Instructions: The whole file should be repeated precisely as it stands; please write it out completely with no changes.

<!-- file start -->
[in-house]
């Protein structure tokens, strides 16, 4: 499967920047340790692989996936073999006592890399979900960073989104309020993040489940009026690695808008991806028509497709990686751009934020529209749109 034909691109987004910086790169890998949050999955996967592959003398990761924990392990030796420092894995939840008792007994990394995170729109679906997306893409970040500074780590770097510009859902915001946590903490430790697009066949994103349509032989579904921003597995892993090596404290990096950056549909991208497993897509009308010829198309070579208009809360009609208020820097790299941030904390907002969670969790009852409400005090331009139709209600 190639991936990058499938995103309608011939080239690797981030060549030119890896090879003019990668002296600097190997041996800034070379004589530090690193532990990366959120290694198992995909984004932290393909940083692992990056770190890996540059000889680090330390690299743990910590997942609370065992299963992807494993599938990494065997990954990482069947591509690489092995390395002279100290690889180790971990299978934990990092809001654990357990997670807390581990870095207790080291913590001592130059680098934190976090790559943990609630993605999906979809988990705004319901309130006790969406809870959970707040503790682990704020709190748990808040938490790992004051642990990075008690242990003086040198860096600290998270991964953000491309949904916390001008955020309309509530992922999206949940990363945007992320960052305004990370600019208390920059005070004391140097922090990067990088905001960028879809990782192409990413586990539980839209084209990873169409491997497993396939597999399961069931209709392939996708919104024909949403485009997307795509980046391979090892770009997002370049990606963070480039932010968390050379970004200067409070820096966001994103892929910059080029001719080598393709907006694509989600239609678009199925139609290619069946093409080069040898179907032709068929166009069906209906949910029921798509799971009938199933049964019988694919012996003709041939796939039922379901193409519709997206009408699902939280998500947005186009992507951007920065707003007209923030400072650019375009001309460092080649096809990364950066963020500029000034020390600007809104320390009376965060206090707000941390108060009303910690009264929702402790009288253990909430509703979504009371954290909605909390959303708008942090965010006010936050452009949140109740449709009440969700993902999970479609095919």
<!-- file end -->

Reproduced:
[in-house]
């Protein structure tokens, strides 16, 4: 499967920047340790692989996936073999006592890399979900960073989104309020993040489940009026690695808008991806028509497709990686751009934020529209749109 034909691109987004910086790169890998949050999955996967592959003398990761924990392990030796420092894995939840008792007994990394995170729109679906997306893409970040500074780590770097510009859902915001946590903490430790697009066949994103349509032989579904921003597995892993090596404290990096950056549909991208497993897509009308010829198309070579208009809360009609208020820097790299941030904390907002969670969790009852409400005090331009139709209600 190639991936990058499938995103309608011939080239690797981030060549030119890896090879003019990668002296600097190997041996800034070379004589530090690193532990990366959120290694198992995909984004932290393909940083692992990056770190890996540059000889680090330390690299743990910590997942609370065992299963992807494993599938990494065997990954990482069947591509690489092995390395002279100290690889180790971990299978934990990092809001654990357990997670807390581990870095207790080291913590001592130059680098934190976090790559943990609630993605999906979809988990705004319901309130006790969406809870959970707040503790682990704020709190748990808040938490790992004051642990990075008690242990003086040198860096600290998270991964953000491309949904916390001008955020309309509530992922999206949940990363945007992320960052305004990370600019208390920059005070004391140097922090990067990088905001960028879809990782192409990413586990539980839209084209990873169409491997497993396939597999399961069931209709392939996708919104024909949403485009997307795509980046391979090892770009997002370049990606963070480039932010968390050379970004200067409070820096966001994103892929910059080029001719080598393709907006694509989600239609678009199925139609290619069946093409080069040898179907032709068929166009069906209906949910029921798509799971009938199933049964019988694919012996003709041939796939039922379901193409519709997206009408699902939280998500947005186009992507951007920065707003007209923030400072650019375009001309460092080649096809990364950066963020500029000034020390600007809104320390009376965060206090707000941390108060009303910690009264929702402790009288253990909430509703979504009371954290909605909390959303708008942090965010006010936050452009949140109740449709009440969700993902999970479609095919």